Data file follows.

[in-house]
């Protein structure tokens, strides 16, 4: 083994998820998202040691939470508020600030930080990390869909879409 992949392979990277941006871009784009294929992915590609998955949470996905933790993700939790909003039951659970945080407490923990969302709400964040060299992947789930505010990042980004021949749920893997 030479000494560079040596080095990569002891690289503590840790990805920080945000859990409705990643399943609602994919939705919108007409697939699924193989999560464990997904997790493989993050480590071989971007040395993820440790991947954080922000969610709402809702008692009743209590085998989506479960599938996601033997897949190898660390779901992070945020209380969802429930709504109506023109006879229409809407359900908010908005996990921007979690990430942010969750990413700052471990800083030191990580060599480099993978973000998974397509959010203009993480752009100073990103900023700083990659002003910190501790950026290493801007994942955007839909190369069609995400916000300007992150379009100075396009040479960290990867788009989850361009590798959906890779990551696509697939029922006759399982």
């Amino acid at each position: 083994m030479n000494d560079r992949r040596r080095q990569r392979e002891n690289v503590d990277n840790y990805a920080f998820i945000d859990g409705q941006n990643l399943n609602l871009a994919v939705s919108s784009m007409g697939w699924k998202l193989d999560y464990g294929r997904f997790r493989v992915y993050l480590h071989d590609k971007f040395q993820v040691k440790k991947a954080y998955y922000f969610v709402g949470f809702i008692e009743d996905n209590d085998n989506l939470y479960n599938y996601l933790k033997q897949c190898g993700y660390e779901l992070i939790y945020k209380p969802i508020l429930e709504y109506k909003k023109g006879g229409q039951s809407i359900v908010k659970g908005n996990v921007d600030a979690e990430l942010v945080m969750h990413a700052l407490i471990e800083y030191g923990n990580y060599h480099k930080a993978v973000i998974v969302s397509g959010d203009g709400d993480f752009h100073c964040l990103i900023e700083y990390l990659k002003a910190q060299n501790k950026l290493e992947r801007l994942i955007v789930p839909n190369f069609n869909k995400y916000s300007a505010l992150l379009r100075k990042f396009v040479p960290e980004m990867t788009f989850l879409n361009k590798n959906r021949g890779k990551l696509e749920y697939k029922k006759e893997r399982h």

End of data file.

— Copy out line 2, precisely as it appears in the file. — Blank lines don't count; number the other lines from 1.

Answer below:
């Protein structure tokens, strides 16, 4: 083994998820998202040691939470508020600030930080990390869909879409 992949392979990277941006871009784009294929992915590609998955949470996905933790993700939790909003039951659970945080407490923990969302709400964040060299992947789930505010990042980004021949749920893997 030479000494560079040596080095990569002891690289503590840790990805920080945000859990409705990643399943609602994919939705919108007409697939699924193989999560464990997904997790493989993050480590071989971007040395993820440790991947954080922000969610709402809702008692009743209590085998989506479960599938996601033997897949190898660390779901992070945020209380969802429930709504109506023109006879229409809407359900908010908005996990921007979690990430942010969750990413700052471990800083030191990580060599480099993978973000998974397509959010203009993480752009100073990103900023700083990659002003910190501790950026290493801007994942955007839909190369069609995400916000300007992150379009100075396009040479960290990867788009989850361009590798959906890779990551696509697939029922006759399982």